Rejected by mainstream publishers for being “too literary”, the novel was chosen by startup, And Other Stories, to launch their list, and was short-listed for several prizes in the UK, including the Man Booker.
A dark, elliptical story of obsession and madness, set in the sunny south of France, amid wealthy English holidaymakers, Swimming Home got rave reviews in the US, and has been translated into several languages.
Levy, who trained in writing for theatre at Dartington College of Arts, was a playwright (her work has been staged by the Royal Shakespeare Company), novelist, book and theatre reviewer and lecturer. Her work has been praised for its “intellectual rigour, poetic fantasy and visual imagination”. But the Booker Prize nomination for her fifth novel brought her to the wider public.
Her recent book, Black Vodka, was shortlisted for the €25,000 Frank O’Connor International Short Story Award for the best collection of 2013. Levy will be at the West Cork Literary Festival on Jul 11, and the Cork International Short Story Festival (Sept 18-22).
Her stories are sharp-edged, fast-moving and original. Levy cites as influences writers as diverse as JG Ballard, Marguerite Duras, Edmund White and Chinua Achebe.
The stories feature people adrift in a Europe of airport lounges, anonymous hotels and interchangeable city centres. “One screen says ‘departures’ and another screen says ‘arrivals’ and for a moment you don’t know which one you are,” says one of her characters.
Advertising and consumerism are skewered in the title story, in which the agency’s “poet-cripple” — a man with a small hump — comes up with a campaign for Black Vodka inspired by political and philosophical theory that pitches vodka-drinking as “the ultimate defiance of the individual against the state … Black Vodka would hitch a nostalgic ride on all of this and be sold as the edgy choice for the cultured and discerning.”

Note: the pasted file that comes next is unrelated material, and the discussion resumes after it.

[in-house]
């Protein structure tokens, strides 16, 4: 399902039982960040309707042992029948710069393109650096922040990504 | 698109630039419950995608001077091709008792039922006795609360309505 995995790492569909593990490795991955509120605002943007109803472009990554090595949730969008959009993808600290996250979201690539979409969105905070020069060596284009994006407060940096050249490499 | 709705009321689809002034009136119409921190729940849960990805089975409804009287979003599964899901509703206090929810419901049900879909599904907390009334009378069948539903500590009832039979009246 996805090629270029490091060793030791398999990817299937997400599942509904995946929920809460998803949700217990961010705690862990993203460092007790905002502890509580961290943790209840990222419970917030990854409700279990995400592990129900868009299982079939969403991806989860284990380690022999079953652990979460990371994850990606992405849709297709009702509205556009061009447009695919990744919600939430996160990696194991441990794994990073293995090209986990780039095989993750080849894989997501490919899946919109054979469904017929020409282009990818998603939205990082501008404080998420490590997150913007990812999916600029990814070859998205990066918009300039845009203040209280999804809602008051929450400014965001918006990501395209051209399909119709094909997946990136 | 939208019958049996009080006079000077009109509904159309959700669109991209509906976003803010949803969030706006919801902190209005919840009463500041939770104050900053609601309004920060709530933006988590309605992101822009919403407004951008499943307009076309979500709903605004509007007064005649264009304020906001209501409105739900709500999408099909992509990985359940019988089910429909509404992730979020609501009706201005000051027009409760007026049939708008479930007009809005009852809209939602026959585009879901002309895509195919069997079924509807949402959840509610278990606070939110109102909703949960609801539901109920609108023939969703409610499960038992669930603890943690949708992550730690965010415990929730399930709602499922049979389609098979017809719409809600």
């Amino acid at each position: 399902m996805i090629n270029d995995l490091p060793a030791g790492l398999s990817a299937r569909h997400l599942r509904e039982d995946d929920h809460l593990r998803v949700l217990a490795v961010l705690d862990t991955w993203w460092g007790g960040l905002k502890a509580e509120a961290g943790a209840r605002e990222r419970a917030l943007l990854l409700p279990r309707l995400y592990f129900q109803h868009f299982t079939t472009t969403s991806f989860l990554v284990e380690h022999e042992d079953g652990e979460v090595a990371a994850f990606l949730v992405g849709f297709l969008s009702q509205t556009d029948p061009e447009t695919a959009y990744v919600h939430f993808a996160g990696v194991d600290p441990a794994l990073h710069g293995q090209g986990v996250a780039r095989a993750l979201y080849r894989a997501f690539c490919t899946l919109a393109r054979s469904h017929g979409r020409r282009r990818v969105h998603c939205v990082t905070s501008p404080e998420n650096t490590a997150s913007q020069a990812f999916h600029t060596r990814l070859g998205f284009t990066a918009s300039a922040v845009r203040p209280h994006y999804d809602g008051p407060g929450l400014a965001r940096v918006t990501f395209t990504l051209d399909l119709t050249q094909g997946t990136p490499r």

The story ‘Stardust Nation’ combines the subliminal power of advertising with insanity, as mild-mannered accountant, Nick, takes empathy and transference to new extremes when he starts to live with the childhood memories of his wealthier, more troubled boss, Tom.
Several stories feature casual relationships in which “sharing breakfast feels more intimate than making love to a stranger”, as Pavel, born in the former Czechoslovakia, now based in London with a Jamaican girlfriend, Ella, observes on waking up in Dublin in bed with a beautiful woman from Cork: “Another airport. Another country. Another hotel.”
Levy also has a lyrical, sensual side, and her writing is often great fun.
Her imagery is strong, as is her delight in the sheer power of words: “Kissing you is like new paint and old pain. It is like coffee and car alarms and a dim stairway and a stain and it’s like smoke.”
It is ironic and appropriate, given the peripatetic subject matter of her stories, that when I interview Levy, we are both on the move within Europe, and the most practical way to connect is by email.